May 28, 2024
This entry is part 5 of 11 in the series Finishing well

We are finally getting to the finishing part in our series on finishing well in a ministry assignment. In a relay race, transferring the baton is crucial to finishing well. For example, the US 4 x 100 meter relay team was disqualified in the 1988 Olympics for a late handoff. In a similar way, how we transfer responsibility and leadership defines to a large extent whether we finish well in a ministry assignment.

The incoming runner has the primary responsibility for the transfer of the baton. Specifically, he/she places the baton so that the outgoing runner can grasp it most efficiently. In a church planting assignment, the missionary is directly involved in the training of emerging leaders. However, in administrative assignments, there is usually less involvement in selecting a successor. Nevertheless, one can leave behind a “Policy and Procedure Guide” or a step-by-step manual for the next person filling that role. So, what characterizes a good transfer when we finish our ministry assignment?

The Transfer is Intentional

Throughout his book, Passing the Baton: Church Planting that Empowers, Tom Steffen emphasizes “a comprehensive, phase-out church planting model” (p 7). From the very beginning, the church planting team intends to transfer responsibility and leadership. In other words, this transfer plan guides the whole process of church planting.

Likewise, in an administrative role, we recognize that others will follow us in the role. We are intentional in passing the baton to those who follow us. Successfully transferring responsibility may include cross-training others in the office prior to our departure. 1Cross-training is the practice of training your people to work in several different roles,2 or training them to do tasks that lie outside their normal responsibilities (from Cross-Training – Team Management Skills From Furthermore, putting together an up-to-date procedural manual will contribute to a smooth transfer. Of course, we also need to spend adequate time in the transition zone. More about that later.

The Transfer is Planned

Not only is a good transfer intentional, but it is also planned. Relay teams spend a lot of time practicing transferring the baton. Practice drills include hand-offs while stationary, while jogging, and at full speed. Furthermore, both the incoming and outgoing runners have specific responsibilities during the transfer. Communication developed during practice is essential for a successful transfer in the actual race. The purpose of this planning and practice is to complete the transfer while maintaining the pace.

In Passing the Baton, Steffen explains how to plan for a successful transfer to national leaders. Understandably, transferring the baton in church planting is much more complicated than a relay race. There are responsibilities for both the church planter and the national leaders. These responsibilities change as the plan progresses.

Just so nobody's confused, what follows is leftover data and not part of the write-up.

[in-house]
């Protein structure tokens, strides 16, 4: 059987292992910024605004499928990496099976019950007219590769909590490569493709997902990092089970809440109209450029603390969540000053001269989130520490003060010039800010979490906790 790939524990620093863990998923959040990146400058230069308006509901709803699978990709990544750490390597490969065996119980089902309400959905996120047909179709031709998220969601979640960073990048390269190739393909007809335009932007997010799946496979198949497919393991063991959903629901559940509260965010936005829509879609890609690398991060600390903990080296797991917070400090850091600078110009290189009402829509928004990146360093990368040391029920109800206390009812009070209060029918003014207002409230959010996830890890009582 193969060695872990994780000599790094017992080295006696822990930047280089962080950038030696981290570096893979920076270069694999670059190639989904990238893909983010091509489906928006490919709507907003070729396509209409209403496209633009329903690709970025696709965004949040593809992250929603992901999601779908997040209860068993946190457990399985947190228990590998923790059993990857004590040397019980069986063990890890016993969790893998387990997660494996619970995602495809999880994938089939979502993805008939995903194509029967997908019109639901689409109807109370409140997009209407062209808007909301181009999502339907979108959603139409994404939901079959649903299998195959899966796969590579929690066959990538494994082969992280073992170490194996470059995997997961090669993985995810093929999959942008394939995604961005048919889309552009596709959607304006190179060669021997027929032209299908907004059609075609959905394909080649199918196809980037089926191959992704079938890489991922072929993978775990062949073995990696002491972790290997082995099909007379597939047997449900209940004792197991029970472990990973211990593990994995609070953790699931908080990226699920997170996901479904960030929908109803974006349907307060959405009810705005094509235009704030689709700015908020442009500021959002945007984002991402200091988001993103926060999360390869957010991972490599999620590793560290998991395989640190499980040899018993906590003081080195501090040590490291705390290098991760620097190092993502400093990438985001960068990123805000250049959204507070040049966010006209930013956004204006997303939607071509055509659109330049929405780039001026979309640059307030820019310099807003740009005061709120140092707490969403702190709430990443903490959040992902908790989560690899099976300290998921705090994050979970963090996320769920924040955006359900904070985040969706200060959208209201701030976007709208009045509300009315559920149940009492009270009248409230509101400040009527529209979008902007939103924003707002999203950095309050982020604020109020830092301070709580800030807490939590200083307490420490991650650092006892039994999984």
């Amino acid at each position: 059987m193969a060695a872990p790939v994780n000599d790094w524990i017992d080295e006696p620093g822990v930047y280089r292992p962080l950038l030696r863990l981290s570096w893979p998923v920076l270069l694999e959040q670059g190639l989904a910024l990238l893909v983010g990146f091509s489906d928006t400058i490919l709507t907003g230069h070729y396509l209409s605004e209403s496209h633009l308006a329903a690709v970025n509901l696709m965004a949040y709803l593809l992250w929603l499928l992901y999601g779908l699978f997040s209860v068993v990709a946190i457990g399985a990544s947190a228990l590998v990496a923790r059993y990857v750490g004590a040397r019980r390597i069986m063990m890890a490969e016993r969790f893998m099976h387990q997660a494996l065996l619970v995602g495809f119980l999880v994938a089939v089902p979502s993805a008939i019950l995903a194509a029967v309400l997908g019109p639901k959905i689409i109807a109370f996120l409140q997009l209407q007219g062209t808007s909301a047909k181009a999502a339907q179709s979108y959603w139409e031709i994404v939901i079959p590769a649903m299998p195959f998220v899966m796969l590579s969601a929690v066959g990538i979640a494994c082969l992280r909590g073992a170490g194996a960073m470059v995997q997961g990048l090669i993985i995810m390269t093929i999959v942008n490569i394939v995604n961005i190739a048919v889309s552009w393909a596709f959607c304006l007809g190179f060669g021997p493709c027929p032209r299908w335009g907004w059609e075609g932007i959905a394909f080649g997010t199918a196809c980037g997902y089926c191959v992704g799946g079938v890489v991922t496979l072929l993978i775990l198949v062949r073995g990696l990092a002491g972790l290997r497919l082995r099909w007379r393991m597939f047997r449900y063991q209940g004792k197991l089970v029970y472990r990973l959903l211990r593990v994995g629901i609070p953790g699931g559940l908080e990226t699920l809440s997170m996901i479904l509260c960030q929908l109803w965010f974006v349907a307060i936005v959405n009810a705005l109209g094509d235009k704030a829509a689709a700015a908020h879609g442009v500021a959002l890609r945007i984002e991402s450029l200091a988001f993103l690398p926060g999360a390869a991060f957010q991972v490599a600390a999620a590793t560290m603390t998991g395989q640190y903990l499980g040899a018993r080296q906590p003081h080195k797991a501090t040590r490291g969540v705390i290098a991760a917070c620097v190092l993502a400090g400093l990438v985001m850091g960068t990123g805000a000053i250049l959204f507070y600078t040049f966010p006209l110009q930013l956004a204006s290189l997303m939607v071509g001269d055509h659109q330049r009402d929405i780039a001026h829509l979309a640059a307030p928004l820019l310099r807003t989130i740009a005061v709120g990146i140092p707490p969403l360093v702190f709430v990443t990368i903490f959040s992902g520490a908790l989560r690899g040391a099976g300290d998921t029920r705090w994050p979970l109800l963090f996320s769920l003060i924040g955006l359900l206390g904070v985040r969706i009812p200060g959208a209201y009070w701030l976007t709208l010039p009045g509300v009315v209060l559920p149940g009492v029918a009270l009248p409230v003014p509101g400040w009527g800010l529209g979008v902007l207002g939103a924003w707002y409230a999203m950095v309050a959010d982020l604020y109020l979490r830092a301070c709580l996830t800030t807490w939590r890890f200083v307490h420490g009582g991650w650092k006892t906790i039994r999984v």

If church planting is to become a way of life within and without a particular people, national believers must own this vision [the phase-out model] and be trained to accomplish it. To facilitate this objective, church planters must be prepared for a series of changing roles that will swiftly propel national leaders into ministry roles, hence allowing them to become proficient.

Tom Steffen, Passing the Baton, p. 21.

Tom Steffen identifies six role changes that a church planter needs to undergo: learner, evangelist, teacher, resident advisor, itinerant advisor, and absent advisor (p 24). The last four are stages that are happening in the baton-passing stage.

The Transfer is Timely

In the 4 x 100 meter relay, runners have 20 meters to exchange the baton. An additional 10 meters allows the outgoing runner to accelerate prior to the exchange. However, in church planting, we are preparing national leaders throughout our ministry time in that location. That is, the emerging leaders are learning to lead as they run beside us.

Timeliness in transferring the baton in church planting is more about assessing competency than looking at the calendar. 3See Steffen, p 85. The Apostle Paul emphasizes competency in the Word for new leaders (2 Timothy 2:1,2; 3:16,17). So, it is not surprising that Paul commended the Ephesian elders to God and the Word as he transferred the baton to them (Acts 20:18-32). National leaders’ competency in the Word is an essential criterion to determine the right time for the transfer of leadership.

David Sills advocates that we should continue to train national leaders until they can teach others to teach others4 (Reaching and Teaching, p 46). So again, the timing of the baton transfer depends on national leaders having a firm grip on the gospel and the Word. Additionally, they need to be competent in training others. Sills comments:

The bare minimum that missionaries should teach must result in trained leadership in the national church that is able to interpret the Word of God (2 Timothy 2:15), understand basic Christian doctrines (1 Timothy 4:6), and teach them to others (1 Timothy 3:2). They must also meet the biblical qualifications of church leaders (1 Timothy 3:1-7) and know how to critically contextualize the gospel in their culture (1 Corinthians 9:22). . . . They must be able to teach the Scriptures, sound doctrine, and godly living to those who follow, less than that is not enough.

M. David Sills, Reaching and Teaching, p. 65.

The Transfer Does Not End the Relationship

After transferring the baton, the incoming runner does not go to the locker room. Rather they stay on the field and cheer on the next runner. That will be the focus of the final post in this series.

Series Navigation<< Finishing Well: Running Your Leg of the RaceFinishing Well: Cheering the Next Runner >>

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